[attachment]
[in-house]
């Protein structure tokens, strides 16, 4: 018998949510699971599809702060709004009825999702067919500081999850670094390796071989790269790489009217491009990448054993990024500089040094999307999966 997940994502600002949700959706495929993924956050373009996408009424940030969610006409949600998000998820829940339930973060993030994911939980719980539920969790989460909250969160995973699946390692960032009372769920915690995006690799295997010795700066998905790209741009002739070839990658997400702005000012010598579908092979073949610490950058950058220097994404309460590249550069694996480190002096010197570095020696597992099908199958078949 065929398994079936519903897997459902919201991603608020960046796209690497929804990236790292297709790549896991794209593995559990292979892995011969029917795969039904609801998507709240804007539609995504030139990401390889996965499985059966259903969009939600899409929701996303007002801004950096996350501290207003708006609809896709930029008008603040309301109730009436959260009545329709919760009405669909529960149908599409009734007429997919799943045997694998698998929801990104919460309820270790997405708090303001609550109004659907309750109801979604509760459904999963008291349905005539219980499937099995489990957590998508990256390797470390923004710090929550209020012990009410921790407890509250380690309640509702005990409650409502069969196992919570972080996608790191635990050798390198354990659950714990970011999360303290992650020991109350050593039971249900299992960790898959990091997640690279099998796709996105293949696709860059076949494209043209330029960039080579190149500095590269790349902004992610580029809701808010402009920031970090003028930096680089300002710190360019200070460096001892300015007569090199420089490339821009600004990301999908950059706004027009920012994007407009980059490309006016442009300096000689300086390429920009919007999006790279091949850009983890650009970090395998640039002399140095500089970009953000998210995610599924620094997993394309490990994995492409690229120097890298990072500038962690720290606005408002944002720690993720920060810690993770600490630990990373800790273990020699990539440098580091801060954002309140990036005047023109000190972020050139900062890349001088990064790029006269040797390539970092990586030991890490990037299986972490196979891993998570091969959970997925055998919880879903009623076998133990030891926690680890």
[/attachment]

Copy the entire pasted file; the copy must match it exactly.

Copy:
[in-house]
């Protein structure tokens, strides 16, 4: 018998949510699971599809702060709004009825999702067919500081999850670094390796071989790269790489009217491009990448054993990024500089040094999307999966 997940994502600002949700959706495929993924956050373009996408009424940030969610006409949600998000998820829940339930973060993030994911939980719980539920969790989460909250969160995973699946390692960032009372769920915690995006690799295997010795700066998905790209741009002739070839990658997400702005000012010598579908092979073949610490950058950058220097994404309460590249550069694996480190002096010197570095020696597992099908199958078949 065929398994079936519903897997459902919201991603608020960046796209690497929804990236790292297709790549896991794209593995559990292979892995011969029917795969039904609801998507709240804007539609995504030139990401390889996965499985059966259903969009939600899409929701996303007002801004950096996350501290207003708006609809896709930029008008603040309301109730009436959260009545329709919760009405669909529960149908599409009734007429997919799943045997694998698998929801990104919460309820270790997405708090303001609550109004659907309750109801979604509760459904999963008291349905005539219980499937099995489990957590998508990256390797470390923004710090929550209020012990009410921790407890509250380690309640509702005990409650409502069969196992919570972080996608790191635990050798390198354990659950714990970011999360303290992650020991109350050593039971249900299992960790898959990091997640690279099998796709996105293949696709860059076949494209043209330029960039080579190149500095590269790349902004992610580029809701808010402009920031970090003028930096680089300002710190360019200070460096001892300015007569090199420089490339821009600004990301999908950059706004027009920012994007407009980059490309006016442009300096000689300086390429920009919007999006790279091949850009983890650009970090395998640039002399140095500089970009953000998210995610599924620094997993394309490990994995492409690229120097890298990072500038962690720290606005408002944002720690993720920060810690993770600490630990990373800790273990020699990539440098580091801060954002309140990036005047023109000190972020050139900062890349001088990064790029006269040797390539970092990586030991890490990037299986972490196979891993998570091969959970997925055998919880879903009623076998133990030891926690680890």